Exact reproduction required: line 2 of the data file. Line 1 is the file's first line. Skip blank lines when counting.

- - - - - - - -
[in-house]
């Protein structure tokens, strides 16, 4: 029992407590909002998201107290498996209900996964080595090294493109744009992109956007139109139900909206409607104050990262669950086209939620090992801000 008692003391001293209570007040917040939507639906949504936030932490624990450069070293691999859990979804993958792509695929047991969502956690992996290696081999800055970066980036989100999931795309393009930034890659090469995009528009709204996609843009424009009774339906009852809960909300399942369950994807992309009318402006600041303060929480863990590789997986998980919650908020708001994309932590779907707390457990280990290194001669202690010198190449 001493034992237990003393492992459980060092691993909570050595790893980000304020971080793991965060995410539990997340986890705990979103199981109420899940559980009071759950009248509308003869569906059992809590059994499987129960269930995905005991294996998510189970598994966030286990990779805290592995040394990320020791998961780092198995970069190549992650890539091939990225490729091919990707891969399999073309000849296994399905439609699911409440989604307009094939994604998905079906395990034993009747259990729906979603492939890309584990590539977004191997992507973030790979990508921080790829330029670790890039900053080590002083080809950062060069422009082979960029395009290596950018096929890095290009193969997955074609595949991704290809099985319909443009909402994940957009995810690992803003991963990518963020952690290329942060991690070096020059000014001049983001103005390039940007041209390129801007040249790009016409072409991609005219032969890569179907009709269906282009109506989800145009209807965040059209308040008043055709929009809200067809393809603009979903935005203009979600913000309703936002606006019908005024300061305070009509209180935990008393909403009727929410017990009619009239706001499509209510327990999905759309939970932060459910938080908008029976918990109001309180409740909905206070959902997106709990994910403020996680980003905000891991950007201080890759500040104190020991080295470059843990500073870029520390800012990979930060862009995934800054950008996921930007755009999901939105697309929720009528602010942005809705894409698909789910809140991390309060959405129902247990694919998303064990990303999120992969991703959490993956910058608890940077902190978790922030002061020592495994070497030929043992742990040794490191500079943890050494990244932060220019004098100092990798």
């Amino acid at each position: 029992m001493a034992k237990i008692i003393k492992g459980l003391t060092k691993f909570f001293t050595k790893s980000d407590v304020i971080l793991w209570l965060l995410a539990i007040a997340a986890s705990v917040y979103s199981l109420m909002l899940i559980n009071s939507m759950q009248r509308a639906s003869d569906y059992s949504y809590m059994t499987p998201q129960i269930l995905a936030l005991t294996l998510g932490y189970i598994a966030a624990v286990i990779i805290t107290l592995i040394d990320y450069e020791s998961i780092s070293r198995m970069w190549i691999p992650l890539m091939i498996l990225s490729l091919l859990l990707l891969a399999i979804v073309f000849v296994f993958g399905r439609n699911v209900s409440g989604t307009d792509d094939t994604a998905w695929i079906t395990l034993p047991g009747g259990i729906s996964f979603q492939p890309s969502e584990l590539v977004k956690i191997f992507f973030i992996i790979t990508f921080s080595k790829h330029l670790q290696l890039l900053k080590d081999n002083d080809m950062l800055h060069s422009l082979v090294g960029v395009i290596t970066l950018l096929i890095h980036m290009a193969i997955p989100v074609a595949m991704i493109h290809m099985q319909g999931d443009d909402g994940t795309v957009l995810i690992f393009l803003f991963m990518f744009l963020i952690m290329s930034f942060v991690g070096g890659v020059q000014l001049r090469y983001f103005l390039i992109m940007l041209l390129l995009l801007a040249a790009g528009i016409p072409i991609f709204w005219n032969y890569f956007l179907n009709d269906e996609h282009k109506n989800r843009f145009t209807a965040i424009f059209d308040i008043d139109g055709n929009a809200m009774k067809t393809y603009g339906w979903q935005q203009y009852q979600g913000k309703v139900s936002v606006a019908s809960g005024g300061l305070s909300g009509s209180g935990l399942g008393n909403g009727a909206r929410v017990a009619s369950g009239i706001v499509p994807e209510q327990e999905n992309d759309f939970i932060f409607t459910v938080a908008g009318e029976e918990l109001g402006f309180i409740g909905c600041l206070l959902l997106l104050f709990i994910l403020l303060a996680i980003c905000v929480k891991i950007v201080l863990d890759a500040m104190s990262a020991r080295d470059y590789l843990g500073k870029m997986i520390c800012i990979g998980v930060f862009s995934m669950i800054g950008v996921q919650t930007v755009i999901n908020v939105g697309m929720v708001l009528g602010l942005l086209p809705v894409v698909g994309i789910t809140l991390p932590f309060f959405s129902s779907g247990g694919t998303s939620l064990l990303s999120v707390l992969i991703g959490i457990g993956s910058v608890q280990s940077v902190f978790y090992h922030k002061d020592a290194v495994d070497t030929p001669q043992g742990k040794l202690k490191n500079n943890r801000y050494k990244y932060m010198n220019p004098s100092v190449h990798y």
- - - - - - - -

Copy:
């Protein structure tokens, strides 16, 4: 029992407590909002998201107290498996209900996964080595090294493109744009992109956007139109139900909206409607104050990262669950086209939620090992801000 008692003391001293209570007040917040939507639906949504936030932490624990450069070293691999859990979804993958792509695929047991969502956690992996290696081999800055970066980036989100999931795309393009930034890659090469995009528009709204996609843009424009009774339906009852809960909300399942369950994807992309009318402006600041303060929480863990590789997986998980919650908020708001994309932590779907707390457990280990290194001669202690010198190449 001493034992237990003393492992459980060092691993909570050595790893980000304020971080793991965060995410539990997340986890705990979103199981109420899940559980009071759950009248509308003869569906059992809590059994499987129960269930995905005991294996998510189970598994966030286990990779805290592995040394990320020791998961780092198995970069190549992650890539091939990225490729091919990707891969399999073309000849296994399905439609699911409440989604307009094939994604998905079906395990034993009747259990729906979603492939890309584990590539977004191997992507973030790979990508921080790829330029670790890039900053080590002083080809950062060069422009082979960029395009290596950018096929890095290009193969997955074609595949991704290809099985319909443009909402994940957009995810690992803003991963990518963020952690290329942060991690070096020059000014001049983001103005390039940007041209390129801007040249790009016409072409991609005219032969890569179907009709269906282009109506989800145009209807965040059209308040008043055709929009809200067809393809603009979903935005203009979600913000309703936002606006019908005024300061305070009509209180935990008393909403009727929410017990009619009239706001499509209510327990999905759309939970932060459910938080908008029976918990109001309180409740909905206070959902997106709990994910403020996680980003905000891991950007201080890759500040104190020991080295470059843990500073870029520390800012990979930060862009995934800054950008996921930007755009999901939105697309929720009528602010942005809705894409698909789910809140991390309060959405129902247990694919998303064990990303999120992969991703959490993956910058608890940077902190978790922030002061020592495994070497030929043992742990040794490191500079943890050494990244932060220019004098100092990798």